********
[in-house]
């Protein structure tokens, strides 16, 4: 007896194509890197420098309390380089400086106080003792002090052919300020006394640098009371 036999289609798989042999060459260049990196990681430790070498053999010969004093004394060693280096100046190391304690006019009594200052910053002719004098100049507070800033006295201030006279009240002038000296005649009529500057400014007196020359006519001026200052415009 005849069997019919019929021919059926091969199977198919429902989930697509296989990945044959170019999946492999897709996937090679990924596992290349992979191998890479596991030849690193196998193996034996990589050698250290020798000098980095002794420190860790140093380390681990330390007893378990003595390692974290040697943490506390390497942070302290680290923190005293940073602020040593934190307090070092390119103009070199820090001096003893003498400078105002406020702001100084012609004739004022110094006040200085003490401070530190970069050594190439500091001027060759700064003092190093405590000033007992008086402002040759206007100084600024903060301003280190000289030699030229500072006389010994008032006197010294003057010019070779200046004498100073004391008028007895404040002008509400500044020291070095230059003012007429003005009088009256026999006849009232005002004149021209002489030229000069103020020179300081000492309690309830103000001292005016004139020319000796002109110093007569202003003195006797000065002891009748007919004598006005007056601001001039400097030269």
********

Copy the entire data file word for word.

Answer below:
[in-house]
């Protein structure tokens, strides 16, 4: 007896194509890197420098309390380089400086106080003792002090052919300020006394640098009371 036999289609798989042999060459260049990196990681430790070498053999010969004093004394060693280096100046190391304690006019009594200052910053002719004098100049507070800033006295201030006279009240002038000296005649009529500057400014007196020359006519001026200052415009 005849069997019919019929021919059926091969199977198919429902989930697509296989990945044959170019999946492999897709996937090679990924596992290349992979191998890479596991030849690193196998193996034996990589050698250290020798000098980095002794420190860790140093380390681990330390007893378990003595390692974290040697943490506390390497942070302290680290923190005293940073602020040593934190307090070092390119103009070199820090001096003893003498400078105002406020702001100084012609004739004022110094006040200085003490401070530190970069050594190439500091001027060759700064003092190093405590000033007992008086402002040759206007100084600024903060301003280190000289030699030229500072006389010994008032006197010294003057010019070779200046004498100073004391008028007895404040002008509400500044020291070095230059003012007429003005009088009256026999006849009232005002004149021209002489030229000069103020020179300081000492309690309830103000001292005016004139020319000796002109110093007569202003003195006797000065002891009748007919004598006005007056601001001039400097030269």